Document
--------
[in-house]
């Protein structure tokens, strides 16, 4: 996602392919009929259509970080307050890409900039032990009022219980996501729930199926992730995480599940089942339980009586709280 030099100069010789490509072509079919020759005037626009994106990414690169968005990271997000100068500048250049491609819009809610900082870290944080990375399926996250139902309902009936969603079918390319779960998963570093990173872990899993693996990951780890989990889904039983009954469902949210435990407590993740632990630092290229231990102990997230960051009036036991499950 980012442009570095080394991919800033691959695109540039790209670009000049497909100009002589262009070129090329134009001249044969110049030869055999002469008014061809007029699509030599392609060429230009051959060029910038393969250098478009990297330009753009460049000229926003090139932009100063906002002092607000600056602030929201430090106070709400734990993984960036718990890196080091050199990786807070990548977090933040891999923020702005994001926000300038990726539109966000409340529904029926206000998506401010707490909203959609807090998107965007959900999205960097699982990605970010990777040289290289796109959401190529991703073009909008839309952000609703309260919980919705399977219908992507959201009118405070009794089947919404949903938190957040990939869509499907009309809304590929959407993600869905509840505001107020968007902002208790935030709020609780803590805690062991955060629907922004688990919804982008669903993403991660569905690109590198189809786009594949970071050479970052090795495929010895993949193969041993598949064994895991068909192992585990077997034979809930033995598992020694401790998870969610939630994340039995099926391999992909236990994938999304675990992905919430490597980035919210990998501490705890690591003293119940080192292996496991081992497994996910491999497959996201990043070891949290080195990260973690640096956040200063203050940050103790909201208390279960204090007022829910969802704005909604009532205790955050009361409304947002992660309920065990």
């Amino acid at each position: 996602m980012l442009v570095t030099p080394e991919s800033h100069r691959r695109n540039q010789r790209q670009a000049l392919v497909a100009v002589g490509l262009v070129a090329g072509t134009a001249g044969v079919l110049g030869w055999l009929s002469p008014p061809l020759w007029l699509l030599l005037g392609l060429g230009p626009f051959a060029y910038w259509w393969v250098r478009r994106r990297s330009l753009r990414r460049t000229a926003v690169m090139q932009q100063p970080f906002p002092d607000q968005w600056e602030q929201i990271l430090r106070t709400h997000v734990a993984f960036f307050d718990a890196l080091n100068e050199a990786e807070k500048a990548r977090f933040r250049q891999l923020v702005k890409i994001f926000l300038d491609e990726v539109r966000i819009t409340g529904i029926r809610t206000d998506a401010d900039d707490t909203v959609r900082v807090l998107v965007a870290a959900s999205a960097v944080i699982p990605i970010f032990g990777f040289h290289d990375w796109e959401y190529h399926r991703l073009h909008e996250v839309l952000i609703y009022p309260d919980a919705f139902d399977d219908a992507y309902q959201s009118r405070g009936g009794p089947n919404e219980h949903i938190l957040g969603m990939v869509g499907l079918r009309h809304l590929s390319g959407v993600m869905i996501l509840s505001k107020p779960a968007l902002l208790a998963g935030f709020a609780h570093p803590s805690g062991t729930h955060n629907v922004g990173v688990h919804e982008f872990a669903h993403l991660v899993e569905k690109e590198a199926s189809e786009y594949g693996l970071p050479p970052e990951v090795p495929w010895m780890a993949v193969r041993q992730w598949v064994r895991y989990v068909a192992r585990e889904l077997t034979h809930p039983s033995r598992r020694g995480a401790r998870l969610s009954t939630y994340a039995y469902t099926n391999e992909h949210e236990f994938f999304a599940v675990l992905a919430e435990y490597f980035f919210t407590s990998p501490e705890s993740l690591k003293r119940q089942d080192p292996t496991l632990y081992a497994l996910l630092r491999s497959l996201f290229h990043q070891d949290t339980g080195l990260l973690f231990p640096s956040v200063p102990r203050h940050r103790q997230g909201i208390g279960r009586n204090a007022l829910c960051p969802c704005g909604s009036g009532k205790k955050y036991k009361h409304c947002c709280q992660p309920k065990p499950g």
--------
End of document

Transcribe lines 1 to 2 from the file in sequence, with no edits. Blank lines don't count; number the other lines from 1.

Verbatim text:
[in-house]
């Protein structure tokens, strides 16, 4: 996602392919009929259509970080307050890409900039032990009022219980996501729930199926992730995480599940089942339980009586709280 030099100069010789490509072509079919020759005037626009994106990414690169968005990271997000100068500048250049491609819009809610900082870290944080990375399926996250139902309902009936969603079918390319779960998963570093990173872990899993693996990951780890989990889904039983009954469902949210435990407590993740632990630092290229231990102990997230960051009036036991499950 980012442009570095080394991919800033691959695109540039790209670009000049497909100009002589262009070129090329134009001249044969110049030869055999002469008014061809007029699509030599392609060429230009051959060029910038393969250098478009990297330009753009460049000229926003090139932009100063906002002092607000600056602030929201430090106070709400734990993984960036718990890196080091050199990786807070990548977090933040891999923020702005994001926000300038990726539109966000409340529904029926206000998506401010707490909203959609807090998107965007959900999205960097699982990605970010990777040289290289796109959401190529991703073009909008839309952000609703309260919980919705399977219908992507959201009118405070009794089947919404949903938190957040990939869509499907009309809304590929959407993600869905509840505001107020968007902002208790935030709020609780803590805690062991955060629907922004688990919804982008669903993403991660569905690109590198189809786009594949970071050479970052090795495929010895993949193969041993598949064994895991068909192992585990077997034979809930033995598992020694401790998870969610939630994340039995099926391999992909236990994938999304675990992905919430490597980035919210990998501490705890690591003293119940080192292996496991081992497994996910491999497959996201990043070891949290080195990260973690640096956040200063203050940050103790909201208390279960204090007022829910969802704005909604009532205790955050009361409304947002992660309920065990």